I no longer bicycle but did as a teen (I won't say how long ago that was!) I live in a small village that has a bicycle path that runs around the lake and lodge area. It is used quite a lot by tourists and residents.
    Thank you

    1. Hi Jackie, I guess we all rode more when we were younger. I know I did. I still remember the Christmas I got a new Schwinn bicycle. I so seldom see children on bicycles today. I guess they're all inside playing video games.

  6. I hadn't heard about cowboys riding bikes. Interesting, but it seems a horse would be better--and safer. My bike has 2 wheels but they just spin in place. I've often wished it had a visual screen that displayed videos of trails and roads so that I could pretend I was out riding in nature. :) No big bike craze in our town.

  7. Hi Vickie, you would think horses would be better, but bicycles were actually touted as being better health-wise, better for the environment (no manure) and cheaper (you didn't have to feed or board bicycles). Later, the same arguments were used to sell automobiles.

  8. Interesting about cowboys and bikes...never heard about that. We have normal bikes here....but my jaw did drop when you said there was a bike for $1000...yikes!! hope it comes with a warrenty. =) truckredford(at)gmail(dot)com

  9. Eliza, I was shocked too, but some bikes cost even more and you still have to pedal them. At that price I would expect a chauffeur

  10. Cowboys on bicycles...I never knew! My children love riding their bikes, and I am eager to share this fun post with them. Thank you for sharing the bicycle craze!

    texaggs2000 at gmail dot com

  11. Margaret, I loved this history of Bicycles. We were too poor. Yhe first bike at our house was for my little brother, six years younger than me. Si was around 13. My sister that was still at home, had a good job and bought the bike. I had wanted one but just as good wasn't for me. I have never been able to ride one. Oh, I can stay up but amble all over the street. I can not make it go straight. I needed the kind Vickie had. Or one of those big ones like tricycles it has three wheels.LOL Melanie, I was the same. but I never broke my ankle. BUT, we would have wrecked if my husband had tried. The kids had bikes and he wanted us to go for a ride. I kept telling him I couldn't ride one. Guess he just couldn't believe a grown woman couldn't ride. So finally went with him but told him not to get close to me. Guess he didn't believe that either. So he got close and since I couldn't go straight we almost wrecked. THEN he believed me. No moe rides for me. I had no trouble keeping the car in a straight when I learned. Crazy, huh? When the kids were young, I lived where moost all of the women on the block were good friends. They kept after me to go bikeing with them. I finally got tired of that and rode my daughter's bike. Had barely got maybe 30 feet from the house and hit the back of a parked car. Walked it right back home. And, now I see these real young boys riding standing on the seat. And riding with no hands. Mercy me! Margaret, I too had a laugh about getting a broken ankle while trying to get a kiss. I never even heard of a cowboy riding a bike . Loved their horses too much. Maxie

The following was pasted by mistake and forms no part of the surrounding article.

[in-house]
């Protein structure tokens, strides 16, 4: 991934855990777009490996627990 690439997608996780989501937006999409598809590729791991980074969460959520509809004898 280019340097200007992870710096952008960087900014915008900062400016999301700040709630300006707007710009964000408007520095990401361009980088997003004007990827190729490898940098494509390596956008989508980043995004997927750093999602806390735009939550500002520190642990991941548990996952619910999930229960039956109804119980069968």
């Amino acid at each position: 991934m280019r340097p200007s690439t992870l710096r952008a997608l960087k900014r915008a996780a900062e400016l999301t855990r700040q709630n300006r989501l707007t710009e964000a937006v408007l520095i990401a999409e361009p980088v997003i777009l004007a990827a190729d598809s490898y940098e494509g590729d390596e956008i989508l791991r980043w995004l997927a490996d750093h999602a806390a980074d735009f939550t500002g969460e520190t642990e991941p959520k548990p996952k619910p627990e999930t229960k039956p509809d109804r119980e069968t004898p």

> mac262(at)me(dot)com <

    1. Maude, thank you for sharing your experiences and mishaps! If I were you I definitely would stay away from bicycles. No cycling kisses for you!

  12. Never thought about a bicycle boom in the 1800s. Was interesting to read.
    I haven't had a bike since my teens (and the last bike I used was my mom's and I took it over when I outgrew my child's size bike). I haven't really seen a bike boom around where I live; we're still very much car people. Plus, drivers here are crazy so biking around wouldn't be very safe.
    nayda underscore torres at yahoo dot com

  13. Nayda, I think the reason we're having a bike boom is because we have so many bike paths. I don't like the ones on the road, though. You won't see me on those.

  14. Hi Margaret! I live in a college town, so there is no shortage in bicyclists in my city! However, my family moved around A LOT when I was younger, because my dad was in the Air Force. My brother's bikes would always wind up missing when the moving truck finally showed up at our new home so I never got a bike of my own or was taught how to ride one. By the time we settled down and I thought about it I was way too old because I've never seen a ten speed with training wheels. Now, since I've made it almost 38 yrs not knowing how to ride a bike, I'm betting I can survive another 38 without ever learning!
    kam110476 at gmail dot com

  15. Hi Kam, your "ten speed with training wheels" made me laugh. In the 1890s some adults rode tricycles but I don't think they make those any longer.

  16. I took my one-speed bike to college with me and rode it all over the place. I was in much better shape then as there were a lot of hills! Later, when my kids were older and we would visit a lot of national parks, we would take all of our bikes with us. I gave mine up a few years ago when my tire got caught in something and I flipped over the handlebars. No injuries, except to my pride!